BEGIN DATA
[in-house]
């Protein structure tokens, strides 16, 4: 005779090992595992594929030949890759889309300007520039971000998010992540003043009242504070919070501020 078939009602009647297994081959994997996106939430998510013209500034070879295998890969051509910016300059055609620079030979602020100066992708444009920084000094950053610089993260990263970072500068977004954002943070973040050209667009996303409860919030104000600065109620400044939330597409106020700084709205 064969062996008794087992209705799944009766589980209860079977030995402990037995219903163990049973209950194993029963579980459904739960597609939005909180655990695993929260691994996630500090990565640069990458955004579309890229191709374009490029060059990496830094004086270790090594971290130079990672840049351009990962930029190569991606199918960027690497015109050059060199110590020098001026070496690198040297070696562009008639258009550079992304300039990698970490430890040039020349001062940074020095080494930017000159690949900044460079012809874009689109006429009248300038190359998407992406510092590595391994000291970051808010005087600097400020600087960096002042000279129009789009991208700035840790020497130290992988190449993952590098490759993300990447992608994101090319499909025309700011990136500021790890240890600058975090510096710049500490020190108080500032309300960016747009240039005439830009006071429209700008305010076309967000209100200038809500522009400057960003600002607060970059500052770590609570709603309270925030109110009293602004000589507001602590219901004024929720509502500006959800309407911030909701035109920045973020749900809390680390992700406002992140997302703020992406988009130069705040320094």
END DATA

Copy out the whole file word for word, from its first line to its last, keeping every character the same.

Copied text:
[in-house]
């Protein structure tokens, strides 16, 4: 005779090992595992594929030949890759889309300007520039971000998010992540003043009242504070919070501020 078939009602009647297994081959994997996106939430998510013209500034070879295998890969051509910016300059055609620079030979602020100066992708444009920084000094950053610089993260990263970072500068977004954002943070973040050209667009996303409860919030104000600065109620400044939330597409106020700084709205 064969062996008794087992209705799944009766589980209860079977030995402990037995219903163990049973209950194993029963579980459904739960597609939005909180655990695993929260691994996630500090990565640069990458955004579309890229191709374009490029060059990496830094004086270790090594971290130079990672840049351009990962930029190569991606199918960027690497015109050059060199110590020098001026070496690198040297070696562009008639258009550079992304300039990698970490430890040039020349001062940074020095080494930017000159690949900044460079012809874009689109006429009248300038190359998407992406510092590595391994000291970051808010005087600097400020600087960096002042000279129009789009991208700035840790020497130290992988190449993952590098490759993300990447992608994101090319499909025309700011990136500021790890240890600058975090510096710049500490020190108080500032309300960016747009240039005439830009006071429209700008305010076309967000209100200038809500522009400057960003600002607060970059500052770590609570709603309270925030109110009293602004000589507001602590219901004024929720509502500006959800309407911030909701035109920045973020749900809390680390992700406002992140997302703020992406988009130069705040320094």